Therefore, it’s best to use an OS that’s built for the disaggregated infrastructure.
Some examples of capable software-defined data management solutions for disaggregated infrastructure are IBM Spectrum Storage, HPE’s software and StoneFly's software-defined storage virtualization solution SCVM™.
Disaggregated infrastructure vendor
Of course the chosen vendor is always important. This holds true for disaggregated infrastructure too. As a data center owner, you need to make sure that the vendor you choose isn’t just the brand that everyone’s talking about. It has to be a vendor that’s capable of delivering as per your requirements.
Furthermore, support really matters a lot. You don’t want to wait in queue for days just for them to listen to what you have to say. It helps to choose a vendor who has the expertise, the tools, and the patience to help you on your journey from aggregated to disaggregated infrastructure.
Full utilization demands virtualization: go for hyperconverged infrastructure
Besides having the right OS and choosing the right vendor, one of the best ways to fully utilize your data center servers is to virtualize them. By combining the strengths of virtualized environments and software-defined storage solutions, data center owners can fully utilize their compute and storage capabilities.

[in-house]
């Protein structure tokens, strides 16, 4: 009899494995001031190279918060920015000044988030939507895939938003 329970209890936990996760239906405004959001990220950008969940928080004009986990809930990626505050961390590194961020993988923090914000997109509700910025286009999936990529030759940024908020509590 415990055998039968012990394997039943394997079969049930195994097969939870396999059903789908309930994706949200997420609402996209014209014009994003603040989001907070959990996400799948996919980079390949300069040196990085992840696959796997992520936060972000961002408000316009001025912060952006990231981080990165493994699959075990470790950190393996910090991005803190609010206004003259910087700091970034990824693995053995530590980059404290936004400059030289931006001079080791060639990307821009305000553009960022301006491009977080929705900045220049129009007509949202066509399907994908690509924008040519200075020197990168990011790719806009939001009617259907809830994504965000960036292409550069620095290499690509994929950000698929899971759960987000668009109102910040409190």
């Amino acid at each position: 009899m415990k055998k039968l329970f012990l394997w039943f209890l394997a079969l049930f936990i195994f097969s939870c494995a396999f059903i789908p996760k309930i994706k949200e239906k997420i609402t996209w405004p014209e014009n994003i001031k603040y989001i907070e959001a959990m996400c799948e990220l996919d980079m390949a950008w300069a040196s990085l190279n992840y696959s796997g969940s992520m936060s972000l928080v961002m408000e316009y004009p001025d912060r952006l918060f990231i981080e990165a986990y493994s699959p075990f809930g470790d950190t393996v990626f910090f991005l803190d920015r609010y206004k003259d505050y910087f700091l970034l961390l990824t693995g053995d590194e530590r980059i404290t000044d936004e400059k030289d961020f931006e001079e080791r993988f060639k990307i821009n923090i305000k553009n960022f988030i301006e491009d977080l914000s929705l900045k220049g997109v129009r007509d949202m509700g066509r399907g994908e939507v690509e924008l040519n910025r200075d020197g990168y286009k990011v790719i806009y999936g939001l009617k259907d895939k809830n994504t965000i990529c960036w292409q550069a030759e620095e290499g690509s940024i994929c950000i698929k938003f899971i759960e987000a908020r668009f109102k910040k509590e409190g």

Disaggregation simplifies data center scalability. Data center administrators can seamlessly add storage and compute individually. This makes it a very useful architecture with a place in the future of data center infrastructures.
If you’re a business building your data center, then you really need to look into disaggregated infrastructure options. And if you’re a data center administrator, then the next expansion you’re thinking of needs to have disaggregated infrastructure in it.
The future of data center infrastructure is only easier and simply more efficient with disaggregated infrastructure as a part of it.